The Persian Wars to the Fall of Athens: Books 11-14.34 (480-401 BCE)
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Only one surviving source provides a continuous narrative of Greek history from Xerxes' invasion to the Wars of the Successors following the death of Alexander the Great--the Bibliotheke, or "Library," produced by Sicilian historian Diodorus Siculus (ca. 90-30 BCE). Yet generations of scholars have disdained Diodorus as a spectacularly unintelligent copyist who only reproduced, and often mangled, the works of earlier historians. Arguing for a thorough critical reappraisal of Diodorus as a minor but far from idiotic historian himself, Peter Green published Diodorus Siculus, Books 11-12.37.1, a fresh translation, with extensive commentary, of the portion of Diodorus's history dealing with the period 480-431 BCE, the so-called "Golden Age" of Athens. This is the only recent modern English translation of the Bibliotheke in existence. In the present volume--the first of two covering Diodorus's text up to the death of Alexander--Green expands his translation of Diodorus up to Athens' defeat after the Peloponnesian War. In contrast to the full scholarly apparatus in his earlier volume (the translation of which is incorporated) the present volume's purpose is to give students, teachers, and general readers an accessible version of Diodorus's history. Its introduction and notes are especially designed for this audience and provide an up-to-date overview of fifth-century Greece during the years that saw the unparalleled flowering of drama, architecture, philosophy, historiography, and the visual arts for which Greece still remains famous.
solidity of its construction. The entire population accompanied his cortege from the city, though the site was two hundred stadioi [some twenty-ﬁve miles] distant.  Here Gelon was buried, and a ﬁne tomb built for him at public expense, and civic honors granted him of the sort proper for heroes; later, however, his monument was torn down by the Carthaginians during a campaign against Syracuse [396: Ͼ14.63.3], while Agathocles 52 out of envy demolished the towers. Yet neither the hostility of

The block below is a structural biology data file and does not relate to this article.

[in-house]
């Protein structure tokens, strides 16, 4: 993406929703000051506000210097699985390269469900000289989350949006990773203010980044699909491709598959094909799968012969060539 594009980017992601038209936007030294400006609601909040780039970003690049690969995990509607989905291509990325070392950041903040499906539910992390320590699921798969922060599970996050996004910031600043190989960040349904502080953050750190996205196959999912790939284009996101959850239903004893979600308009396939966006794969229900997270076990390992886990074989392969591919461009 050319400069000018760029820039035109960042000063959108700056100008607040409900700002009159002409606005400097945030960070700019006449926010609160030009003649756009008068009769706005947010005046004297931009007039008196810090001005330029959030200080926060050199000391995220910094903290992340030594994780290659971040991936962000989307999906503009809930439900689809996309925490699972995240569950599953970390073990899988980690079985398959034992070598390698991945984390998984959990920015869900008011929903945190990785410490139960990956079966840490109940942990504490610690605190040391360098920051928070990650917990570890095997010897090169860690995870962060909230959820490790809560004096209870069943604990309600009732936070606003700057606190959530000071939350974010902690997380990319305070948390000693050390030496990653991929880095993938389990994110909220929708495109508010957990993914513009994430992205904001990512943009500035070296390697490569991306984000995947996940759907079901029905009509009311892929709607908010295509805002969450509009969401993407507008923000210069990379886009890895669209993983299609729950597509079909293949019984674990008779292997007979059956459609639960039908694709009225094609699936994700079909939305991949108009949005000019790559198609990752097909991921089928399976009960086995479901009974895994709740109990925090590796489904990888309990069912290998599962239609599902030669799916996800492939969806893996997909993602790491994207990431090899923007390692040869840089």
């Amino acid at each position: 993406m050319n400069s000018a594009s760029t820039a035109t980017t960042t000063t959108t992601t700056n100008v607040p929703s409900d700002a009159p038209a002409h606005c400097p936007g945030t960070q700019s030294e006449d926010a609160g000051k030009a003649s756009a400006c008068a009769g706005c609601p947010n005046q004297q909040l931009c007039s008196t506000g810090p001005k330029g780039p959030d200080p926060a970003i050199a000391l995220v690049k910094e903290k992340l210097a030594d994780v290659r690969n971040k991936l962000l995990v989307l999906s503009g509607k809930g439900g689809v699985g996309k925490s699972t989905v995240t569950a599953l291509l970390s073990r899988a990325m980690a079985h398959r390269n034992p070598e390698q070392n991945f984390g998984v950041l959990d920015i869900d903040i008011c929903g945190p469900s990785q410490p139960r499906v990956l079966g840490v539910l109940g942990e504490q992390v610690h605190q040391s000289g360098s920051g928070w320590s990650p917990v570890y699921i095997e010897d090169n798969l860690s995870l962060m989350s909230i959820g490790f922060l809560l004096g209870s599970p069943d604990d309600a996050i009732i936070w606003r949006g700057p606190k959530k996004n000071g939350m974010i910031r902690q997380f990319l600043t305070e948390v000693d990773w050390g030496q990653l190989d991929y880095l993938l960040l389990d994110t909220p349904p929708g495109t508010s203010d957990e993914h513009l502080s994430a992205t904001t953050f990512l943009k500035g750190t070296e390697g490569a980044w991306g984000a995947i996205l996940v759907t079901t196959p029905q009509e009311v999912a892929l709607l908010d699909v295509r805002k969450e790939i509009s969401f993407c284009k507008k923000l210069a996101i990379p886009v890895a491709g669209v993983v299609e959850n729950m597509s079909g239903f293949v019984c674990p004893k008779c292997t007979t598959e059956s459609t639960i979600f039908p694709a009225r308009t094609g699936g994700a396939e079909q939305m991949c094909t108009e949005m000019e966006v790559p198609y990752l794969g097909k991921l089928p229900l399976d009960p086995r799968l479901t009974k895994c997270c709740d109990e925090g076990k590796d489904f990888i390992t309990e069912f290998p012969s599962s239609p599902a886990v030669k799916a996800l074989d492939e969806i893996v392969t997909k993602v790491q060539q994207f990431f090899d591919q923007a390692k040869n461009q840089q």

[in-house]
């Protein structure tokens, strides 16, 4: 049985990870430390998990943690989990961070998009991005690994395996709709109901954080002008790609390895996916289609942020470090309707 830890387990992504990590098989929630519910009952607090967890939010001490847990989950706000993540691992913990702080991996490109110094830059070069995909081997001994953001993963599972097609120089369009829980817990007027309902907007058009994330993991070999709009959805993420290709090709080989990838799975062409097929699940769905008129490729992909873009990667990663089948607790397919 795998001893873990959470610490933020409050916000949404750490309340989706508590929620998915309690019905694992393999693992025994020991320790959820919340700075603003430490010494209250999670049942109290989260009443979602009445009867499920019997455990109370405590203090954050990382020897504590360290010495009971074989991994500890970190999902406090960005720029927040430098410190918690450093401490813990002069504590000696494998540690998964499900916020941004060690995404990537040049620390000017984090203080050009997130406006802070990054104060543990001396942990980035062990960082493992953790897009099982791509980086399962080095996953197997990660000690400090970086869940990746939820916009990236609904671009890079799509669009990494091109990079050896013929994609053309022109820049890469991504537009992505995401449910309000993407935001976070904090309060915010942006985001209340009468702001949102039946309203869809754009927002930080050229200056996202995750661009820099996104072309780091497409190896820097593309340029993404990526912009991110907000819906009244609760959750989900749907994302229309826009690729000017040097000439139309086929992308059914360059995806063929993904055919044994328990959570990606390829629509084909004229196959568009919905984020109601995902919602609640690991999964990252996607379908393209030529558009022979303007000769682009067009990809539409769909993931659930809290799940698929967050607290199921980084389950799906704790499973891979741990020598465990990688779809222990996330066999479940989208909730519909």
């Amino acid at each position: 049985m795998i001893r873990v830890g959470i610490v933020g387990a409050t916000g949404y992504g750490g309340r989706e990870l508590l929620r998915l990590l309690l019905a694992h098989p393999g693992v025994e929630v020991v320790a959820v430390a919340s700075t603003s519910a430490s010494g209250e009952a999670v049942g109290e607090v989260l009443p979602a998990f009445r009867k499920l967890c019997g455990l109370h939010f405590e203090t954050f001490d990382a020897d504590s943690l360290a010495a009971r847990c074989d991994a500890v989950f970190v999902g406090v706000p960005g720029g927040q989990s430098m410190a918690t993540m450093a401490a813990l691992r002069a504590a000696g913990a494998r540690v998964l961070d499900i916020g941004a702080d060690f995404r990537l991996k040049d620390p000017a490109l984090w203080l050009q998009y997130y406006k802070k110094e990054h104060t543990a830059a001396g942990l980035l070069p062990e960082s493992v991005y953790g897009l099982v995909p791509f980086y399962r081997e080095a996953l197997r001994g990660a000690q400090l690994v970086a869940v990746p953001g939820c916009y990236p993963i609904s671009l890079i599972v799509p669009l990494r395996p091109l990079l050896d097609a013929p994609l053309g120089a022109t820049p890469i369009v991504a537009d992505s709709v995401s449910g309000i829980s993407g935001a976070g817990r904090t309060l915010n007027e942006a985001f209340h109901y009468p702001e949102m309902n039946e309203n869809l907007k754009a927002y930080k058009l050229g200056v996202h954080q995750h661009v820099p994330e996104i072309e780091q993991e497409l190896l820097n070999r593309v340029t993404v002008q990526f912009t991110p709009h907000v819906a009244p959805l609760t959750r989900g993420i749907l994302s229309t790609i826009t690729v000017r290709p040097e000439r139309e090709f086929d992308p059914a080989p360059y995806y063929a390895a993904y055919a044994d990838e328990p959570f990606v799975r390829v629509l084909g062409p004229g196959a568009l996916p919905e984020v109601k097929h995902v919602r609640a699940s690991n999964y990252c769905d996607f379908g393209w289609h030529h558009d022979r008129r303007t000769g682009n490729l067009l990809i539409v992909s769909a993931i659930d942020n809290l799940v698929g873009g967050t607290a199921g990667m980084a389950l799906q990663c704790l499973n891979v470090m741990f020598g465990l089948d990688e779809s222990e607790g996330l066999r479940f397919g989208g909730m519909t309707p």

contribute to their greater security.  The Lacedaemonians, however, seeing that the Athenians had acquired a great reputation through the activities of their navy, eyed their increasing power with suspicion, and resolved to stop them from rebuilding their city walls.  They therefore at once sent ambassadors to Athens, who were to counsel them against fortifying their city at this time, ostensibly because to do so would not be to the general advantage of the Greeks: should Xerxes, they
Lacedaemonians therefore moored their ships with prows facing the harbor mouth, so that they could use them to block any attempt by the enemy to force a passage in. Then, by hurling their infantry in relays at the wall, and displaying the most extraordinary competitive zeal, they brought to the engagement a rare and extraordinary ﬁghting spirit.  There is an island called Sphacteria, which stretches lengthwise across the face of the harbor and ensures calm waters inside it. Here [the
Lacedaemon and the other Peloponnesian [states], marched on Megara. He gave the Athenians a bad scare and drove them out of Nisaea;101 after which he liberated Megara and restored it to the Lacedaemonian alliance [Thuc. 4.70 –73]. He and his army then made the long march through Thessaly and reached Dium in Macedonia.  From there he went on to Acanthus and made a ﬁghting alliance with the cities of Chalcidice [late summer 424]. This city of the Acanthians was the ﬁrst that he induced—by a
Varr. 428 (matched to archon year 421/0) and Varr. 427 (below, 78.1; Liv. 4.30.12, matched to archon year 419/8). For archon year 420/19, however, he lists as consuls men who were in fact military tribunes three years later (81.1). From archon year 419/8 he is thus eight, rather than seven, years ahead of the Varronian system. 117. In the summer of 421, according to Thuc. 5.32.1: Diodorus is here once more running a year ahead. 118. For the diplomacy leading up to this treaty (in which Alcibiades